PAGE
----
The Superiority of Biblical Civil Law to Natural Law by Steve C. Halbrook
(Based on Appendix C of God is Just: A Defense of the Old Testament Civil Laws)
Many Christians reject a form of civil government based on God’s written, special revelation for a form of civil government based solely on natural law, i.e., God’s revelation in conscience and nature. However, besides the fact that the state is required to follow the civil laws as revealed in Scripture, when it comes to discerning God’s will, natural law is at best second best to special revelation.
On the superiority of written to unwritten revelation, William Blackstone, author of Commentaries on the Laws of England, writes, “The revealed law is of infinitely more authority than what we generally call the natural law. Because one is the law of nature, expressly declared to be by God himself; the other is only what, by the assistance of human reason, we imagine to be that law.”
Gary DeMar, moreover, asks, “Should those who rule trust the fallen ‘light of reason’ or the Word of God that ‘is a lamp to my feet, and a light to my path’? (Ps. 119:105).” DeMar explains biblical law’s superiority to “principles of reason”:
First, the Bible has them all written in one place. The “laws of nature” must be hunted down by finite, fallible, and fallen creatures. While it is true that these same finite, fallible, and fallen creatures must interpret the Bible, at least the hunting process is taken care of. The laws are there for all to see. Second, the “principles of reason” are not specific enough. The Bible is a detailed ethical blueprint.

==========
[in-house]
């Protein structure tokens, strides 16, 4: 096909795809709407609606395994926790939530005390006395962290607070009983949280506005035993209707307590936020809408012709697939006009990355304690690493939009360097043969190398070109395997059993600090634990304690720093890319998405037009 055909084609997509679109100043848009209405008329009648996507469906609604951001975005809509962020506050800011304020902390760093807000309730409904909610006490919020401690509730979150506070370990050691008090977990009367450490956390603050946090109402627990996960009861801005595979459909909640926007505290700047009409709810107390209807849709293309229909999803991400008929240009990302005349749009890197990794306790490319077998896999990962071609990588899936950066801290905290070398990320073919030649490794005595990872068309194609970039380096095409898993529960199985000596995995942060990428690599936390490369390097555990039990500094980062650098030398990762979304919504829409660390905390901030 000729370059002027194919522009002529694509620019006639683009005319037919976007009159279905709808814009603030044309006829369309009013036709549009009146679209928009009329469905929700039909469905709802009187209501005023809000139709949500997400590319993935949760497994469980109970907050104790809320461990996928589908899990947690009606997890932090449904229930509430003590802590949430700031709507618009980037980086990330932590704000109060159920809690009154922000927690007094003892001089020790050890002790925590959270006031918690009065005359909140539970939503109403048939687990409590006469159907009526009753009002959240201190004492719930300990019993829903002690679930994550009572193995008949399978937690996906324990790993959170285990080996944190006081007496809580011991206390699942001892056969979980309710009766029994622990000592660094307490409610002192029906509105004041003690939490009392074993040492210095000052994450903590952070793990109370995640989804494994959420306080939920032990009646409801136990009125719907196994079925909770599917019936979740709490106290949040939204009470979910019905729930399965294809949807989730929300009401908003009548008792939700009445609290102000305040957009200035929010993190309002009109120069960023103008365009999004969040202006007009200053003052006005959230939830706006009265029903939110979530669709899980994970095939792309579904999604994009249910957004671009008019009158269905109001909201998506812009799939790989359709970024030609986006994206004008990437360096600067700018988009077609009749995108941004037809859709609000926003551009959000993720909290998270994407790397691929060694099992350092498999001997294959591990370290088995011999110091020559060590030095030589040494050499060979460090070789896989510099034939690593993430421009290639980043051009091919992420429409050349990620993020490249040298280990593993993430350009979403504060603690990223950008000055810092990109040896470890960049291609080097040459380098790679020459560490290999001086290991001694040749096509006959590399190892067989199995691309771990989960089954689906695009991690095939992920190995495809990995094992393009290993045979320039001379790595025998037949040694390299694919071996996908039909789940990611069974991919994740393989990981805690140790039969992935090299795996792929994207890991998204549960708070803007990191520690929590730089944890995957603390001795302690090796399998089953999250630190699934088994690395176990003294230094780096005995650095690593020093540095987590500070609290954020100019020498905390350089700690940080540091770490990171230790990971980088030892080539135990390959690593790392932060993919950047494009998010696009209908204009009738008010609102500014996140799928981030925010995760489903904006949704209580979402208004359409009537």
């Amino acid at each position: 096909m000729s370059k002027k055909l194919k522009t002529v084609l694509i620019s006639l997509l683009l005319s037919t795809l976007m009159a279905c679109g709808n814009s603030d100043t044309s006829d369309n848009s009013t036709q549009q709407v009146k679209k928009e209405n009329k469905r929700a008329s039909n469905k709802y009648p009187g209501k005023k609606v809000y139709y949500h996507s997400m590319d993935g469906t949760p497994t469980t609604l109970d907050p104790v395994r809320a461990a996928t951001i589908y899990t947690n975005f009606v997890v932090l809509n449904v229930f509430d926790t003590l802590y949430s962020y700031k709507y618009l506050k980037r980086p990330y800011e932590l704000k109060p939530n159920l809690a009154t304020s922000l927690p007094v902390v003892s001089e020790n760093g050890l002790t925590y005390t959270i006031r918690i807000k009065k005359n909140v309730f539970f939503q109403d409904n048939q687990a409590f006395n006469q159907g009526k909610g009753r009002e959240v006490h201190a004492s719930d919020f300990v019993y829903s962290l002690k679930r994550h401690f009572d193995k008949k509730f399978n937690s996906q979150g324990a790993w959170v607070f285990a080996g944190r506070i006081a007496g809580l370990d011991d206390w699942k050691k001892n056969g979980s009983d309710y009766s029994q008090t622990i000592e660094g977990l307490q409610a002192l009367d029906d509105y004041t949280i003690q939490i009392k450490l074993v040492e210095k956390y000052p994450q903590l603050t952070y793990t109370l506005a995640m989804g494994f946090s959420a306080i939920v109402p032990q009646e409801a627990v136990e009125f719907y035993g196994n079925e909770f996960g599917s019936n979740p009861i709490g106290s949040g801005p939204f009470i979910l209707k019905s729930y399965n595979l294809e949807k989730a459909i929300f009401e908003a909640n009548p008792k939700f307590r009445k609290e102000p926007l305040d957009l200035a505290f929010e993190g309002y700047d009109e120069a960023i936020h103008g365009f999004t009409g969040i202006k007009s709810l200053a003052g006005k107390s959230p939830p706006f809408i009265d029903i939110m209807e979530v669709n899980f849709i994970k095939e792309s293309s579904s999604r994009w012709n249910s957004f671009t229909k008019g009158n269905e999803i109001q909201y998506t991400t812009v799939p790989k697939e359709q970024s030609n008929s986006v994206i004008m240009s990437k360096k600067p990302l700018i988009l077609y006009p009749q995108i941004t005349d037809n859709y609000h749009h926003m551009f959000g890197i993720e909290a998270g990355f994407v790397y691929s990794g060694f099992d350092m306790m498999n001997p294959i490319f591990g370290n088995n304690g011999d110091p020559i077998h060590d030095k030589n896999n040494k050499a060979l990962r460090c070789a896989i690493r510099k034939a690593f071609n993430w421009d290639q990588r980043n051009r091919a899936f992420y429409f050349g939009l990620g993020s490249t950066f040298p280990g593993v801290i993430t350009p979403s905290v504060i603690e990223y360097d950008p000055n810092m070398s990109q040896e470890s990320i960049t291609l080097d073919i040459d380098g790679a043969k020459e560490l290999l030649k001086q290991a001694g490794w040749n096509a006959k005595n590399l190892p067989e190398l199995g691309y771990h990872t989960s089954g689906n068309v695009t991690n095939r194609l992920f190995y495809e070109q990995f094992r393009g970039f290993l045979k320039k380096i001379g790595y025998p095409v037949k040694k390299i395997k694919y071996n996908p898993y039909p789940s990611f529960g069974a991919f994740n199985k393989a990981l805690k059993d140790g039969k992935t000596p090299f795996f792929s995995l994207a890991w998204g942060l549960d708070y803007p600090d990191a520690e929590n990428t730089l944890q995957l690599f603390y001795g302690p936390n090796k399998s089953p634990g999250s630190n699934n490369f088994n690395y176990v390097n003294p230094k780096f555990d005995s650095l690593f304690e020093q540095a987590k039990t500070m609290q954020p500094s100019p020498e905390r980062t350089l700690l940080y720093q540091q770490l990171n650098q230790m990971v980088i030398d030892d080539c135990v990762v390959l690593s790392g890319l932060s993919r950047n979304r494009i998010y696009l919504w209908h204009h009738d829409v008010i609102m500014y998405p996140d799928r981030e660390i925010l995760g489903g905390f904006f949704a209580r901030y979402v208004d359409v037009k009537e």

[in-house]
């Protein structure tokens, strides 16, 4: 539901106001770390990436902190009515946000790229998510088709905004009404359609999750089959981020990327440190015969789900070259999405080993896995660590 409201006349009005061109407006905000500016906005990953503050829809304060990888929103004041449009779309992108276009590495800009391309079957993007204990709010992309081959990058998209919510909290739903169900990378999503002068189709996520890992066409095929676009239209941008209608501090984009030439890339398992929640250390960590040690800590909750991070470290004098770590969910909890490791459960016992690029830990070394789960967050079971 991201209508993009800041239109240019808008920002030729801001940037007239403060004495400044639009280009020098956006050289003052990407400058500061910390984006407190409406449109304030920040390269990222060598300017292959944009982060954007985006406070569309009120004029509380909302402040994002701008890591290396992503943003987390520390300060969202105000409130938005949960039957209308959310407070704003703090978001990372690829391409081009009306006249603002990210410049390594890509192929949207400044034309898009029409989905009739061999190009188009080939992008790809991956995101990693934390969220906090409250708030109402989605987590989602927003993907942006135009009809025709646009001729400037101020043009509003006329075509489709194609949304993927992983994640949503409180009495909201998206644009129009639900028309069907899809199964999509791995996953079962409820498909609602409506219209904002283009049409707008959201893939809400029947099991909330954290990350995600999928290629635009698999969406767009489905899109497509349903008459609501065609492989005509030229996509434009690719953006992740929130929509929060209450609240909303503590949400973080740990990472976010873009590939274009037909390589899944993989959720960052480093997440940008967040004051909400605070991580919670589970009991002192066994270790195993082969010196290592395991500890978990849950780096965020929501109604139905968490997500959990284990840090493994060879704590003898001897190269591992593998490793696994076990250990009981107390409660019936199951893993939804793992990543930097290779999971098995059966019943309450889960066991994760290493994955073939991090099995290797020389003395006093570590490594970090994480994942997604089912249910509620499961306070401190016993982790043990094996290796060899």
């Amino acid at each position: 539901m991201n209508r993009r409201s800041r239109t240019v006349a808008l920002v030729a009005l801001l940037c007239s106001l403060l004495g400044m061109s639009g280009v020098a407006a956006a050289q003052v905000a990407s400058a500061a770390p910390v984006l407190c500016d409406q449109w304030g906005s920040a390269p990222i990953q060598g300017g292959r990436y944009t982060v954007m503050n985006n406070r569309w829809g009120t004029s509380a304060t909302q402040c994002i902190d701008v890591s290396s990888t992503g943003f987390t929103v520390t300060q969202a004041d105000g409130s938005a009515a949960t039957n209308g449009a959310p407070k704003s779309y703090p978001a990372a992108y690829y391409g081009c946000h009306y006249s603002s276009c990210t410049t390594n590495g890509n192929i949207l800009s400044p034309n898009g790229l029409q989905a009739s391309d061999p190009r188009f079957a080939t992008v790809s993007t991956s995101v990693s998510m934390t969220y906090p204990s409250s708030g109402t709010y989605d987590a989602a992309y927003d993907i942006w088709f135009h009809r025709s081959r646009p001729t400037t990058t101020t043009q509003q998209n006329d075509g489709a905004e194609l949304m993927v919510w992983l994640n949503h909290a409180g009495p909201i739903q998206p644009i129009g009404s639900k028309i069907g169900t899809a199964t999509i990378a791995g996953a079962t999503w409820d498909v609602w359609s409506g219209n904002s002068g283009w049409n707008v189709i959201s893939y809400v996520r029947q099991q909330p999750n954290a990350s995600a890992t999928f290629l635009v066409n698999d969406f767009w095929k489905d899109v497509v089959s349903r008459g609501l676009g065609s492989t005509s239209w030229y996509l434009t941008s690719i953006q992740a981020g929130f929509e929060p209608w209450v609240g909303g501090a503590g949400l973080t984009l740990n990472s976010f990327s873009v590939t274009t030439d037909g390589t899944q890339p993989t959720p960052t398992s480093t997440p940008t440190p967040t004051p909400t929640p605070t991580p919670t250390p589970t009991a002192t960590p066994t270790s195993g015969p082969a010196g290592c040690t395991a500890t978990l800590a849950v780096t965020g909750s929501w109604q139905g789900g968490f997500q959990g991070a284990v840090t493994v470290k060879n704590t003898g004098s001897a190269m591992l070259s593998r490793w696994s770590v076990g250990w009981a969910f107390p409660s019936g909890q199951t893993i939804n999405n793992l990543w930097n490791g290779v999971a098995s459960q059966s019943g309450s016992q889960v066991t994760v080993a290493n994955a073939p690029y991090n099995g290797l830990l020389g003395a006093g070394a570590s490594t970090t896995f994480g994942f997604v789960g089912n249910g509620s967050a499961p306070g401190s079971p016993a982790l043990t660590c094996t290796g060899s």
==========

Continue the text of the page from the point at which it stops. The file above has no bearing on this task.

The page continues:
The Apostle Paul notes that the knowledge of sin comes through the written law (Rom. 7:7). With this being the case, could we not say that because of the written law’s clarity there comes a better understanding of how to govern, of the proper size of the state, of what sins the state can criminalize, and of what penal sanctions are just, etc? Indeed, we can. This is implied in Leviticus 18, where God warned the Israelites not to engage in the sins that caused other nations to be vomited out of the land. These nations had natural law; but God gave His chosen nation Israel written law.
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 William Blackstone, “Of Laws in General,” in Commentaries on the Laws of England (Chicago: University of Chicago Press, 1979). Cited in Charles W. Dunn and J. David Woodard, The Conservative Tradition in America (Lanham, MD: Rowman & Littlefield Publishers, Inc., 1996), 122.
 Gary DeMar, The Debate Over Christian Reconstruction (Atlanta, GA: American Vision, 1988), 27.
 Ibid., 29.